One person who presumably had not expected today’s result is Emily Bazelon at Slate, who has claimed that Judge Milton Tingling’s trial-court decision was somehow a venture into conservative activism. None of the New York appellate judges heard from today give evidence of sharing that view.

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By a 6-3 vote yesterday, the Supreme Court decided that agencies deserve deference in determining the scope of their own jurisdiction. Bad move, argues Ilya Shapiro at Cato:

…why should courts defer to agency determinations regarding their own authority? … Whether a government body uses its power wisely or not, it cannot possibly be the judge of whether it has that power to begin with. Yet Justice Scalia, writing for the majority, essentially says that there’s no such thing as a dispute over whether an agency has power to regulate in a given area, just clear congressional lines of authority and ambiguous ones, with agencies having free rein in the latter circumstance unless their actions are “arbitrary and capricious” (what lawyers call Chevron deference, after a foundational 1984 case involving the oil company).

That makes no sense. As Cato explained in our brief, since the theory of deference is based on Congress’s affirmative grant of power to an agency over a defined jurisdiction, it’s incoherent to say that the failure to provide such power is an equal justification for deference. Furthermore, granting an agency deference over its own jurisdiction is an open invitation for agencies to aggrandize power that Congress never intended them to have. One doesn’t need a doctorate in public choice economics to recognize that we need checks on those who wield power because it’s in their nature to husband and grow that power.

Read the whole thing here.

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Environment roundup

by Walter Olson on May 8, 2013

  • Can EPA use subregulatory guidance to dodge judicial review of formal notice-and-comment rulemaking? Appeals court says no [Allison Wood, WLF]
  • “Outhouse blues: Salisbury Twp. tells 77-year-old to install $20,000 septic system he doesn’t want” [Lancaster (Pennsylvania) Online]
  • Denying attorney fee in oil spill case, Texas judge questions authenticity of client signature [ABA Journal, Chamber-backed Southeast Texas Record]
  • Why “climate justice” campaigns fail both the environment and the poor [Chris Foreman, The Breakthrough]
  • Does the Yale Alumni Magazine often side with plaintiffs who sue to muzzle critics? [Neela Banerjee on Michael Mann lawsuit against National Review, Competitive Enterprise Institute, Mark Steyn, etc.]
  • Anti-science, anti-humanity: Milan animal rights action trashes years of psychiatric research [Nature]
  • Parody Tom-Friedman-bot must be at it again: “best place to start” response to Boston attack “is with a carbon tax” [Tim Blair] Too darn hot: “Dems warn climate change could drive women to ‘transactional sex’” [The Hill]
  • Some California lawmakers seek to curb shakedown lawsuits under notorious Prop 65 chemical-labeling law [Sacramento Bee; Gov. Brown proposes reform]

Once again a court has struck down an overreaching Obama administration regulation. This time it was the Eleventh Circuit that dismissed as “absurd” a Department of Labor rationale for asserting its regulatory authority over the H-2B guestworker program. I’ve got more details at Cato at Liberty.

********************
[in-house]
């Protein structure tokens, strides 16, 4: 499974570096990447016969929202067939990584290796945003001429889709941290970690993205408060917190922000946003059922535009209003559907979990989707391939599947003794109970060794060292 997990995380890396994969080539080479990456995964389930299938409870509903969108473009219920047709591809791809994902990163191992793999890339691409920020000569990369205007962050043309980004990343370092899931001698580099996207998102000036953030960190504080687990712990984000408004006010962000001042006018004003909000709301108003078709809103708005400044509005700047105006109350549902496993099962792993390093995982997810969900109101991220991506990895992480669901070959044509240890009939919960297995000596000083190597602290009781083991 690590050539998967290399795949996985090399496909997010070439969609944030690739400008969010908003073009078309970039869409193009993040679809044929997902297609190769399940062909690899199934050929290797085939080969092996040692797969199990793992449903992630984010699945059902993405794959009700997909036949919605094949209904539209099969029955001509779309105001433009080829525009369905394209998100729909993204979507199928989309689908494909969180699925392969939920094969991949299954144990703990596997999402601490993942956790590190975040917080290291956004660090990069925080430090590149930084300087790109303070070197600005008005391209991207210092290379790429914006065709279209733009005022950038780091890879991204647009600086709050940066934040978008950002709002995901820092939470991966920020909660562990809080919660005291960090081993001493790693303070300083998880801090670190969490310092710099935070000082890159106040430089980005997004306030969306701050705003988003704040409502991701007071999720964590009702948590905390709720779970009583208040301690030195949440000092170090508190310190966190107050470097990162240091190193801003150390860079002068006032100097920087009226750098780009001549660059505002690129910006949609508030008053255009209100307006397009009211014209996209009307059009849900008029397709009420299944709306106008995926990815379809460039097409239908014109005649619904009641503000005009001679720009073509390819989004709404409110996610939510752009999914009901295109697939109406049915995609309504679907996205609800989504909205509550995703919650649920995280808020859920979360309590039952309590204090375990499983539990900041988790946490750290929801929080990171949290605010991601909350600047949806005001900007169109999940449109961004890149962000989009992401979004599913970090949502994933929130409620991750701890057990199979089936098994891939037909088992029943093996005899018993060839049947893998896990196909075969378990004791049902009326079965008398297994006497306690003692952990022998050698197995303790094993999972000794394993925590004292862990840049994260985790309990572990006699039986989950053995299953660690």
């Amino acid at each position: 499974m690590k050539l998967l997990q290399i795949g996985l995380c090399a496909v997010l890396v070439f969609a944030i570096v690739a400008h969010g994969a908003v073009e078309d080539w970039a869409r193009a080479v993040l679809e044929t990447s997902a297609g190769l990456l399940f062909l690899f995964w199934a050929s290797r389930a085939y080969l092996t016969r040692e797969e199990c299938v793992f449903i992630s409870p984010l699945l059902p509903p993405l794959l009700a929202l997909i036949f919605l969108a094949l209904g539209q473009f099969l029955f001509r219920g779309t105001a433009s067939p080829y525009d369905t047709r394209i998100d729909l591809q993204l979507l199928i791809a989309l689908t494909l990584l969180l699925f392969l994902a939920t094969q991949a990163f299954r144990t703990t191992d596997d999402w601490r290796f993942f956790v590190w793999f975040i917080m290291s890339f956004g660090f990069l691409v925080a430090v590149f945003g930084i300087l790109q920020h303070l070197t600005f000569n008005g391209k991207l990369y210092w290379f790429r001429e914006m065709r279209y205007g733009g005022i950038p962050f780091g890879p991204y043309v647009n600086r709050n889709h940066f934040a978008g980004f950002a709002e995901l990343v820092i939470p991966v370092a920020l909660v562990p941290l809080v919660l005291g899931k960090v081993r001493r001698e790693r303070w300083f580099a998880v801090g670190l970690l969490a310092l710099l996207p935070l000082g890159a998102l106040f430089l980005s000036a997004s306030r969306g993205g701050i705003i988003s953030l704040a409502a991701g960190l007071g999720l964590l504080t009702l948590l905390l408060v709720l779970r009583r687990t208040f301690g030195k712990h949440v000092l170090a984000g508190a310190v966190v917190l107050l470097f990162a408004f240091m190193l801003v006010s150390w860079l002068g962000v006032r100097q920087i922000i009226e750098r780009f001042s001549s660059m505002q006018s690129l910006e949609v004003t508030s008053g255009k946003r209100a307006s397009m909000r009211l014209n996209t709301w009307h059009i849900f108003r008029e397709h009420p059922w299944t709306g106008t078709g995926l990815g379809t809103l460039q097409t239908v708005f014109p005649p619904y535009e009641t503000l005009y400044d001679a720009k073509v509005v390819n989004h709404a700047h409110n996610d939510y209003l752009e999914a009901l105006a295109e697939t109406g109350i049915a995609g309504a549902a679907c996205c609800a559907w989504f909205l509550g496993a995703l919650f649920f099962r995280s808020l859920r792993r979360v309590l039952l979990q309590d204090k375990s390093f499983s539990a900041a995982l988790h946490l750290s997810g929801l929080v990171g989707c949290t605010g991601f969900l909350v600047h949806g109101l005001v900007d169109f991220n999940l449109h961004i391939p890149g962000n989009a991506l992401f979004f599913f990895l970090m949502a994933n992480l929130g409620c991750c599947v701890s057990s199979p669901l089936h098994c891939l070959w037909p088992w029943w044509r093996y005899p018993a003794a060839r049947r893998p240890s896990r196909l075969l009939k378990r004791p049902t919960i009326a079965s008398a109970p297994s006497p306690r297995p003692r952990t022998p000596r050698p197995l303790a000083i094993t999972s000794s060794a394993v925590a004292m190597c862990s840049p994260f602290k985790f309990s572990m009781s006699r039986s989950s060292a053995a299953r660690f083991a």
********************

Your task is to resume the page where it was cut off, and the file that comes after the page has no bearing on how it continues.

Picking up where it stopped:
Justice Scalia and the Ninth Circuit, cats and dogs lying down together? The conservative justice was the only dissenter the other day in a 7-1 Supreme Court decision overturning the Ninth Circuit in the consolidated cases of Decker v. Northwest Environmental Defense Center and Georgia-Pacific West, Inc. v. Northwest Environmental Defense Center. In doing so, the Court upheld (as the Ninth Circuit had not) the entitlement of the Environmental Protection Agency, and by implication other federal agencies, to deference in interpreting the meaning of its own regulations — so-called Auer deference, as distinguished from Chevron deference in the interpretation of Congressionally enacted statutes. Roger Pilon at Cato sorts it out and concludes that there is nothing paradoxical about the line-up: Scalia is distinctively vigilant against the dangers of excessive delegation of legislative power to executive-branch regulators, and deference tends to intensify the effects of such delegation. (Update: omitted link included now)

February 14 roundup

by Walter Olson on February 14, 2013

  • “From Chevron to Arlington: The Court and the Administrative State at Sea” [Michael Greve]
  • “Tawana Brawley ordered to pay settlement to man she accused of rape” [ABA Journal] False memories of being assaulted by Tigger, and how that can happen [Lowering the Bar; William Saletan, Slate, debunks a Gawker story, 2010]
  • “Portlandia — The Bed and Breakfast Inspector” [Armisen/Brownstein, IFC]
  • Writer at National Review Online sees Obama’s “pro-marriage” talk as logically entailing big new entitlement program, and applauds that [W. Bradford Wilcox]
  • “What’s Next For The Class Action Plaintiffs’ Bar? Getting Deputized By State Attorneys General” [Kevin Ranlett, Mayer Brown]
  • “Christian School’s Lawsuit May Test Supreme Court’s Religious Freedom Ruling in Hosanna-Tabor Case” [Fed Soc Blog]
  • “The Slippery Slope (Insurance Fears = No More Sledding)” [Free-Range Kids]

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The AEI scholar and author of The Upside-Down Constitution notes that administrative law battles at the D.C. Circuit have calmed down a lot in recent years — maybe too much so [Law and Liberty] And Ramesh Ponnuru reviews Greve’s new book here.